Hill, Robins to provide F-35 software sustainment

F-35As fly in weapons evaluation

F-35A Lightning II aircraft from Hill Air Force Base, Utah, proceed down the taxiway at the base. (Paul Holcomb/U.S. Air Force)

HILL AIR FORCE BASE, Utah -- Hill has earned another big piece in the future of sustaining the F-35, America’s newest fighter jet.

The base already provides depot level modifications and maintenance on the Air Force’s entire F-35 fleet. Now, the Ogden Air Logistics Complex’s 309th Software Maintenance Group will be part of an Air Force and Navy team that provides organic software support for the F-35.

More than 8 million lines of code help provide the multi-role F-35’s flight controls, radar, communications, electronic attack, sensor fusion, weapons deployment and logistics.

The 309th SMXG here is currently planned to oversee pilot and processor systems, the autonomic logistics information system and software integration.

The Ogden ALC will build on successful software work already performed on the F-16 and F-22, said Kelly Capener, 309th SMXG director.

The 402nd Software Maintenance Group at Warner Robins Air Logistics Complex at Robins AFB, Ga., will tentatively be responsible for functions in the areas of F-35 communications and mission systems.

AFSC Commander Lt. Gen. Lee K. Levy II said the F-35 organic software workload will be performed by a mix of experienced software engineers moving over from other systems, coders and developers from other commands, and new hires.

Hundreds of new jobs across the DOD will be created by F-35 software support. Agencies have already begun taking on new employees on a limited bases and larger hiring efforts will be phased in over time.

Levy noted his workforce includes a large number of software developers to support the fifth-generation fighter fleet, which is expected to grow as the center postures for the new workload in support of the F-35.

“The future of air dominance will revolve around software, but the dedication and ingenuity of our people will be key to our success,” Levy said. “The Air Force Sustainment Center is ready to take on this new workload and complete these missions to make and keep the F-35 even more lethal and capable.”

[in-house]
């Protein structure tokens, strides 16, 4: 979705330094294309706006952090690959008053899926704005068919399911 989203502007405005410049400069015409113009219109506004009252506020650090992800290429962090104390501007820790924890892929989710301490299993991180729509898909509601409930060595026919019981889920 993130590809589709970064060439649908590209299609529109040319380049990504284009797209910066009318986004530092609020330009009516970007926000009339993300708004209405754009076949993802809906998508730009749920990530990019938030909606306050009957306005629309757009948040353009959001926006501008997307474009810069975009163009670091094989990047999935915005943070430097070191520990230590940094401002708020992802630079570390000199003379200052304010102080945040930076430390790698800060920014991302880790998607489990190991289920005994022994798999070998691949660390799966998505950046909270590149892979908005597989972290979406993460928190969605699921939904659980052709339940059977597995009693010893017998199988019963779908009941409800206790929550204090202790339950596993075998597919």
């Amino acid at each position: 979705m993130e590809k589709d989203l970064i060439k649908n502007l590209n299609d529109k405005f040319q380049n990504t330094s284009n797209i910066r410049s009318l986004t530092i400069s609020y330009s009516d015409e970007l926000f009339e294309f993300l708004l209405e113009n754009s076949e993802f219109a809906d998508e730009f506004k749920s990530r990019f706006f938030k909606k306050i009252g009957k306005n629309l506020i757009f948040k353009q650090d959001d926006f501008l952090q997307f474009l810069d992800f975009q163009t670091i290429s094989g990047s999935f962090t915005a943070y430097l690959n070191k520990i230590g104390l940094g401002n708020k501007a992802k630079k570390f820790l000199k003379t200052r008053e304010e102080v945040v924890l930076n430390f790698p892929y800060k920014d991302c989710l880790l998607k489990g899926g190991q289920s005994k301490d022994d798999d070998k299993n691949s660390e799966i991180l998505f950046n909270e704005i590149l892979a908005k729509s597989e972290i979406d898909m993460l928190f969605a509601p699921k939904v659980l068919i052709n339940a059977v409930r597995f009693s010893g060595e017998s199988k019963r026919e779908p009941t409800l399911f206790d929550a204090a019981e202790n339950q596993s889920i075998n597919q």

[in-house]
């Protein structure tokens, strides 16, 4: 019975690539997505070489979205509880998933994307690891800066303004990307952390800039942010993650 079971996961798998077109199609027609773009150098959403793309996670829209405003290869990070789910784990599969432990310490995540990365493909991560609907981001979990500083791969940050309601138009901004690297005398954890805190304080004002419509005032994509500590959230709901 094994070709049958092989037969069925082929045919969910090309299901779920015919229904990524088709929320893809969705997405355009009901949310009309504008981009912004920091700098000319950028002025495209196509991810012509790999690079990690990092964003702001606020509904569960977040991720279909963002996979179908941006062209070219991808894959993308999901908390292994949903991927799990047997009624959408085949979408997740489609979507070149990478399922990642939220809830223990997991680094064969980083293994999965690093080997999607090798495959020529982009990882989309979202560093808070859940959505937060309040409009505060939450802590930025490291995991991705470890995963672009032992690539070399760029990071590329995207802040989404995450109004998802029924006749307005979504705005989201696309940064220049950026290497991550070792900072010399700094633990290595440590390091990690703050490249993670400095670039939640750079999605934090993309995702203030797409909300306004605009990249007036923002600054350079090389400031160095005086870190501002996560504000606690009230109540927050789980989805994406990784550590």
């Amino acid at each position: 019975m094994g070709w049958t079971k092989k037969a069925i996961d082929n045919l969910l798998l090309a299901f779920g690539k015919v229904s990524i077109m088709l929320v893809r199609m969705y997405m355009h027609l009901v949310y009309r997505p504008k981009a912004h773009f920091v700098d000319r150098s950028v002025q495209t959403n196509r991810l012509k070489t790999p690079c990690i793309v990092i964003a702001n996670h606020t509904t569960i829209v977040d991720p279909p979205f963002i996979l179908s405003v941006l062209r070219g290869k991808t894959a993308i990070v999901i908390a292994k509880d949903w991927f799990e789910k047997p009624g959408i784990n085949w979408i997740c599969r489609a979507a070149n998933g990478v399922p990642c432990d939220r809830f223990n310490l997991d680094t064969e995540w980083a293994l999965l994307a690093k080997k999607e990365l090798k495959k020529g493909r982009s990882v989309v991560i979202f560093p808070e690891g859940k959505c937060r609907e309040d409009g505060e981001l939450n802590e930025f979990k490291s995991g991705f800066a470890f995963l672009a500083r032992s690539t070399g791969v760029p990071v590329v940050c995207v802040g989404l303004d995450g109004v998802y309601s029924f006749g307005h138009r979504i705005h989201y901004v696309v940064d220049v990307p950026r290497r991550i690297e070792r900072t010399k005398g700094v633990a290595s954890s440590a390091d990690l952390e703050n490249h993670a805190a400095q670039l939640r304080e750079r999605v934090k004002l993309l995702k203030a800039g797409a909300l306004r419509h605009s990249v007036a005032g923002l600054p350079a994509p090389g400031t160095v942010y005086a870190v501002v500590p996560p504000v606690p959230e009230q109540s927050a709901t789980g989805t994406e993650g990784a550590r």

The Air Logistics Complexes are working closely with a joint Department of Defense organic transition team comprised of Air Force and Navy members, who have formulated the initially recommended software sustainment assignments, said Donna Frazier, 402nd SMXG director at Robins.

“The transition team is also developing the overall F-35 Software Sustainment Transition Plan,” she said.

The Program Office assigned nine software integration functions to the Air Force Sustainment Center and seven to the Navy.

AFMC and NAVAIR sustainment organizations and their industry partners expect to provide initial implementation plans to the Joint Program Office within the next 180 days. Winter said the plans should include specific Centers of Industrial and Technical Excellence designations, timelines and resource requirements to meet statute implementation not later than four years after achieving IOC.

“In order for us to be able to sustain and maintain fifth- and sixth-generation aircraft, we need to have a fifth- and sixth-generation workforce,” Levy said. “As a result, the Air Force Sustainment Center has been working very diligently to put ourselves in a position to do just that.

“I’m confident our software maintenance groups will be able to tackle this new workload with flying colors, allowing us to do what we do best and that’s provide combat power for America,” Levy added.

Vice Adm. Mat Winter, director of the Joint Strike Fighter program, requested Air Force Materiel Command and Naval Air Systems Command develop depot activation plans for software sustainment on their respective variants of the F-35 at the end of June.

“The F-35 Lightning II Joint Program is approaching completion of System Development and Demonstration and transitioning to production, follow-on modernization, and sustainment,” Winter wrote in the memorandum. “As production ramps up and the global fleet size rapidly grows over the next few years, the program is at a critical junction in making software sustainment assignments to meet operational requirements.”

The Air Force declared Initial Operational Capability for the F-35A in August 2016 and the JSF program is in Low-Rate Initial Production for the Air Force, Navy, Marine Corps, international partners and allies including Israel, Japan and South Korea.